Joyce and Hopper are two parts of a whole, if jagged, if deeply flawed. Their similarities, of course, are clear: they have both lost a child—Joyce to a monster, Hopper to cancer—struggle with regret and, perhaps most vitally, are willing to extend their belief beyond what others can conceive of. Joyce may have been the first to float the theory that Will is present but out of reach, but Hopper is convinced enough to put his police skills to work and seriously investigate. One after the other, in Chapter 5, they have to face their demons once more, in seemingly minor scenes that speak volumes. Hopper calls his ex-wife, Diane (Jerri Tubbs), to apologize for whatever mistakes he might have made during their daughter’s decline, but is crushed when she hurries him off the phone, assuming he has called her because he’s drunk and sentimental. Joyce is forced to recognize Lonnie for who he is when she finds an advertisement for a lawyer who could pursue a monetary settlement. Their fight is a knock-down, drag-out screaming match that vividly demonstrates Winona Ryder’s ability to become a character remarkably wholly—there is real rage in her eyes, real panic in her voice. Joyce is three-dimensional, flesh and blood, unlike some characters …


She continues to be a shithole. Examples:

  1. When Jonathan (Charlie Heaton) confides in her about his parents’ brutal, violent divorce, Nancy (Natalia Dyer) once more must restore herself to the center of attention and does so by complaining about her parents. Why? Because they … grew up in a small town and married young? Because they might not love each other? Her reasons are unclear, but her wavering angst is unfortunately quite present.
  2. As you might recall from Chapter 4, Nancy had asked Jonathan “what [she] was saying” in the photograph he took of her. She continues to badger him about this in Chapter 5, seeming to overlook his clear reluctance to answer. When he does, honestly—telling her that he saw a girl working to become something different—she flies off the handle. Clearly, she wanted him to say something more along the lines of “You said Pure Beauty” or “You said Perfection” to affirm her monstrous ego. He did not. Like I said: it was honest. She gets mad and huffs off.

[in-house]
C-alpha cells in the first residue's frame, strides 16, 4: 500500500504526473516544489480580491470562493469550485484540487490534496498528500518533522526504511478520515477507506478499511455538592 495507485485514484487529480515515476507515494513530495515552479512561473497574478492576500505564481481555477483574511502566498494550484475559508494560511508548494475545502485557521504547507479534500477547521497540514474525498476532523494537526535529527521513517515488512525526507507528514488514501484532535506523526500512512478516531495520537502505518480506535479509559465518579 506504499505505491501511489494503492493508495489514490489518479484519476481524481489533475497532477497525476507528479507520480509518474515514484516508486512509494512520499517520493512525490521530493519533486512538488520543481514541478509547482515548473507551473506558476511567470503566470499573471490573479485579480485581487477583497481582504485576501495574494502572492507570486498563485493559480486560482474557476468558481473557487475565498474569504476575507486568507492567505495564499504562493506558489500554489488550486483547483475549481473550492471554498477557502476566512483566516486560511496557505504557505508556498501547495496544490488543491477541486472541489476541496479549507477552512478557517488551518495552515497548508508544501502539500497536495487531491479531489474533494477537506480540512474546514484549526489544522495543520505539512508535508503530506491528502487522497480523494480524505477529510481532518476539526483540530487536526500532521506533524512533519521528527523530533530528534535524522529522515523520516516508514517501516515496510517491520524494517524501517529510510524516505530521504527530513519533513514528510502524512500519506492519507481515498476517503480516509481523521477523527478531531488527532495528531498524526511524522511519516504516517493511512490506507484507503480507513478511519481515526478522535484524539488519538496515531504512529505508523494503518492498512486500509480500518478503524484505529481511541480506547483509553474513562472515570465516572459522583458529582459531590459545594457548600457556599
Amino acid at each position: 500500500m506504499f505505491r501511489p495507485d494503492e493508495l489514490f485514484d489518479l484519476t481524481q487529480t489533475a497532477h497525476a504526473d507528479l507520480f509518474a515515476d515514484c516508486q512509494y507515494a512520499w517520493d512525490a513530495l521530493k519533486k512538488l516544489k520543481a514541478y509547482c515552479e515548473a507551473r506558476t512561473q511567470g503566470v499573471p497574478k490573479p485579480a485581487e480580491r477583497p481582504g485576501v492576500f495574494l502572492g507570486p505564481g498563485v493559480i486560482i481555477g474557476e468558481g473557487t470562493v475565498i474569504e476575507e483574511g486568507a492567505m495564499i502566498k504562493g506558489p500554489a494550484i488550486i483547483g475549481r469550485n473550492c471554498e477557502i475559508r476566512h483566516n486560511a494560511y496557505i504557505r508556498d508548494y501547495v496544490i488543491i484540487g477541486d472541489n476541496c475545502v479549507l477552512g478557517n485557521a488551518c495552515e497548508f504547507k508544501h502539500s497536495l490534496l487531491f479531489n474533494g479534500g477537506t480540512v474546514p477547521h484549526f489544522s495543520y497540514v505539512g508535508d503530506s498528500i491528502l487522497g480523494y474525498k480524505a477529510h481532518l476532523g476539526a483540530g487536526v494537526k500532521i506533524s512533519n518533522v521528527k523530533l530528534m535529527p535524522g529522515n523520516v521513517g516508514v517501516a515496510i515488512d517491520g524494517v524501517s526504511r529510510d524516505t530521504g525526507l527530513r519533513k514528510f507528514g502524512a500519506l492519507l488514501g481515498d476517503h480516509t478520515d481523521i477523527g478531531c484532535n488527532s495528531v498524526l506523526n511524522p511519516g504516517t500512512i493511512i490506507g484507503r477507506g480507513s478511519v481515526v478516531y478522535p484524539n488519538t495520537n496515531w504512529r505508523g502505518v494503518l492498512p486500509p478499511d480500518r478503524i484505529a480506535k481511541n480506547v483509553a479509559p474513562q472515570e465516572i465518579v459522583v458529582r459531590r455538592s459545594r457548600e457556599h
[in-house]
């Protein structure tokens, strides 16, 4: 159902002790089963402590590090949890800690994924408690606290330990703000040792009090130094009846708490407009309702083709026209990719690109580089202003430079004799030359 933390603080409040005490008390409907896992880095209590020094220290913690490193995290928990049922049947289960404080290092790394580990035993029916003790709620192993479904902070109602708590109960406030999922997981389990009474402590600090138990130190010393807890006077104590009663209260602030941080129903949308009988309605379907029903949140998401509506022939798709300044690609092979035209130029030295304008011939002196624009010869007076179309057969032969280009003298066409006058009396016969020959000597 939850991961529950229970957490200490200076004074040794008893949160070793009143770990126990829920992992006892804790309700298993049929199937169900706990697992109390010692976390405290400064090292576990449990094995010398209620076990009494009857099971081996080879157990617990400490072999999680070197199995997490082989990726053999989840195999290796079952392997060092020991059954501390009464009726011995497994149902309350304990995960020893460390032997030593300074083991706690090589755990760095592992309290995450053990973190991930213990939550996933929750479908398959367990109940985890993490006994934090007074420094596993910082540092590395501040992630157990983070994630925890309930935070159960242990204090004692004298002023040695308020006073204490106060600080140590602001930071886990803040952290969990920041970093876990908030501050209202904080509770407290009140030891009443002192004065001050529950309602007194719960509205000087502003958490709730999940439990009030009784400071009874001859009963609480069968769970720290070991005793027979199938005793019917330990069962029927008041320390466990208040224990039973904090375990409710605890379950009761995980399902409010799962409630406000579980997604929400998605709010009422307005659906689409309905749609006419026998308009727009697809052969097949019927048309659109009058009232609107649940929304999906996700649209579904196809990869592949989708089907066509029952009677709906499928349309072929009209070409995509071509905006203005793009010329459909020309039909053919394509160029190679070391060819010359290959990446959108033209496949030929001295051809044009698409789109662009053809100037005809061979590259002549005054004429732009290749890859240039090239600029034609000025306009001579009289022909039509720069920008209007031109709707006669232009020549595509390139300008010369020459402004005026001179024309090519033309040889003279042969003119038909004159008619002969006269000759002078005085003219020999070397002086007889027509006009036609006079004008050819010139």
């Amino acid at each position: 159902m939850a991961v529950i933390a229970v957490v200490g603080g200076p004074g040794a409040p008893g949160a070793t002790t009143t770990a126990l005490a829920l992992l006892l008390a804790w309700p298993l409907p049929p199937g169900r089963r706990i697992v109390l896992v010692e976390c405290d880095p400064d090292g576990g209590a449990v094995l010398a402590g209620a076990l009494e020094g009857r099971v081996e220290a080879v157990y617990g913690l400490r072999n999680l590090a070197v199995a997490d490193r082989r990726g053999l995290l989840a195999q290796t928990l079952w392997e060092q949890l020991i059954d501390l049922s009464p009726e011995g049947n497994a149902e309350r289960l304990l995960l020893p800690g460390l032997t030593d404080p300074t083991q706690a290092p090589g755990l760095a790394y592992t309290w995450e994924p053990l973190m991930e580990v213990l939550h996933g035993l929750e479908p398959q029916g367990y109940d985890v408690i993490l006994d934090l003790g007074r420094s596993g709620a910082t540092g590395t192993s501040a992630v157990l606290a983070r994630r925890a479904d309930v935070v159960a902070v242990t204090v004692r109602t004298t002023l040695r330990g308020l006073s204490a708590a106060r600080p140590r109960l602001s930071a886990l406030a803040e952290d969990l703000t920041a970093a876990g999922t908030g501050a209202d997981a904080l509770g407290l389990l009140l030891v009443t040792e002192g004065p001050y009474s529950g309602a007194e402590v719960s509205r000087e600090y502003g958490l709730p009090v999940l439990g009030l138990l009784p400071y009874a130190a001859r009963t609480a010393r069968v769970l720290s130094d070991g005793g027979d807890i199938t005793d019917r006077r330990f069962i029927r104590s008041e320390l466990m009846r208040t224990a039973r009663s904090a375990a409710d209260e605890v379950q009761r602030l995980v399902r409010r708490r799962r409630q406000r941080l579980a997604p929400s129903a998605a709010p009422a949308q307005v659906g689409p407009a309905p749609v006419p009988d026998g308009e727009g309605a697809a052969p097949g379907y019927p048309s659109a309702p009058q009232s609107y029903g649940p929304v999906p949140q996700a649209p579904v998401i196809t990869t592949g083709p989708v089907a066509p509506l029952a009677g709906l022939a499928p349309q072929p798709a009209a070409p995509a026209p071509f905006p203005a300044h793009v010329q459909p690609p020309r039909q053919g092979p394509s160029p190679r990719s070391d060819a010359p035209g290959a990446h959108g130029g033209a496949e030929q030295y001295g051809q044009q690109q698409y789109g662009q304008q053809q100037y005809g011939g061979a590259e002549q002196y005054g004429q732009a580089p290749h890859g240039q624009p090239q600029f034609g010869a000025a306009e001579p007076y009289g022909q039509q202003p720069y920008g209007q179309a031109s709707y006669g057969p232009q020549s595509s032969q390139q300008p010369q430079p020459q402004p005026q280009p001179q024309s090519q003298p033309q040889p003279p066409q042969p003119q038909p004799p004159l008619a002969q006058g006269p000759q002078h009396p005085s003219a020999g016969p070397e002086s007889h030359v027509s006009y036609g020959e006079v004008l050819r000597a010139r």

The kids, who walk straight down the railroad in a perfect echo of the small protagonists of STAND BY ME (1986), begin to sense that something is amiss with Eleven. Of course, they are certainly not concerned about her—aside from, as usual, Mike—but suspicious that she is jeopardizing their mission. In fact, she is—as Lucas finds out by catching a glimpse of her wiping blood away from her nose—by redirecting the magnetic draw away from the lab in an effort to protect the boys. A fight ensues and Eleven, panicked, telepathically hurls Lucas away from Mike, nearly injuring him. In the ruckus that follows, she disappears.


The kids troop to what they hope will be a portal to the Vale of Shadows … I mean, the Upside Down. (Left to right: Lucas [Caleb McLaughlin] and Dustin [Gaten Matarazzo], behind them, Eleven [Millie Bobby Brown] and Mike [Finn Wolfhard].) (Image courtesy of the Duffer Brothers and Tim Ives.)

Eleven is gone and Nancy—and, soon after, Jonathan—come face-to-face with evil. What could be next?

Gore: N/A

Horror: ★★★★

Suspense: ★★★★

Terror: ★★★

Quality: ★★★★★

Overall: ★★★★


Eleven, alone in a strange place. (Image courtesy of the Duffer Brothers and Tim Ives.)


  • Harmed animals
  • Blood

Leave a Reply

Fill in your details below or click an icon to log in: Logo

You are commenting using your account. Log Out /  Change )

Google photo

You are commenting using your Google account. Log Out /  Change )

Twitter picture

You are commenting using your Twitter account. Log Out /  Change )

Facebook photo

You are commenting using your Facebook account. Log Out /  Change )

Connecting to %s